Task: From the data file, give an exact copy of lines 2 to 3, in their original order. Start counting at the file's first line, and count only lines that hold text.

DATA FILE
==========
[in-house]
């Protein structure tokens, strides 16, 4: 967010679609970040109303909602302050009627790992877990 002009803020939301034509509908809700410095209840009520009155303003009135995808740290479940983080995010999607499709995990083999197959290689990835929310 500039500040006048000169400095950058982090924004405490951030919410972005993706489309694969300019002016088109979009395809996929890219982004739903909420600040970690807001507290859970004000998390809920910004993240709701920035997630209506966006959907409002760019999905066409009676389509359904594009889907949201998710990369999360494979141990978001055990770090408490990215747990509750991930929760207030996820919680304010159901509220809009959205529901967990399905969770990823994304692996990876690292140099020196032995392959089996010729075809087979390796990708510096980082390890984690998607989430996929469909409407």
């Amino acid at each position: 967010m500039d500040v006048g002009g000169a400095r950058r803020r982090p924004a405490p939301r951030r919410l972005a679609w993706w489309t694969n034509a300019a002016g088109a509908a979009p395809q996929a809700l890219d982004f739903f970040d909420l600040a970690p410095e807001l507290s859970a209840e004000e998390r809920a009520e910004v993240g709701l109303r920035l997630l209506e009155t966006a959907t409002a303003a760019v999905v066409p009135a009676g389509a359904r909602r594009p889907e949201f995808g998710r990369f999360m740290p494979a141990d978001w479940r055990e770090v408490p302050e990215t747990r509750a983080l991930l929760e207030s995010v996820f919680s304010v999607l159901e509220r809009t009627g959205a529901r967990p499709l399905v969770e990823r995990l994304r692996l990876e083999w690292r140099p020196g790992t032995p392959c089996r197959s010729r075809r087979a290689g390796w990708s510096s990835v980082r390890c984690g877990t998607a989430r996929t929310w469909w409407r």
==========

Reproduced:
């Protein structure tokens, strides 16, 4: 967010679609970040109303909602302050009627790992877990 002009803020939301034509509908809700410095209840009520009155303003009135995808740290479940983080995010999607499709995990083999197959290689990835929310 500039500040006048000169400095950058982090924004405490951030919410972005993706489309694969300019002016088109979009395809996929890219982004739903909420600040970690807001507290859970004000998390809920910004993240709701920035997630209506966006959907409002760019999905066409009676389509359904594009889907949201998710990369999360494979141990978001055990770090408490990215747990509750991930929760207030996820919680304010159901509220809009959205529901967990399905969770990823994304692996990876690292140099020196032995392959089996010729075809087979390796990708510096980082390890984690998607989430996929469909409407």
């Amino acid at each position: 967010m500039d500040v006048g002009g000169a400095r950058r803020r982090p924004a405490p939301r951030r919410l972005a679609w993706w489309t694969n034509a300019a002016g088109a509908a979009p395809q996929a809700l890219d982004f739903f970040d909420l600040a970690p410095e807001l507290s859970a209840e004000e998390r809920a009520e910004v993240g709701l109303r920035l997630l209506e009155t966006a959907t409002a303003a760019v999905v066409p009135a009676g389509a359904r909602r594009p889907e949201f995808g998710r990369f999360m740290p494979a141990d978001w479940r055990e770090v408490p302050e990215t747990r509750a983080l991930l929760e207030s995010v996820f919680s304010v999607l159901e509220r809009t009627g959205a529901r967990p499709l399905v969770e990823r995990l994304r692996l990876e083999w690292r140099p020196g790992t032995p392959c089996r197959s010729r075809r087979a290689g390796w990708s510096s990835v980082r390890c984690g877990t998607a989430r996929t929310w469909w409407r």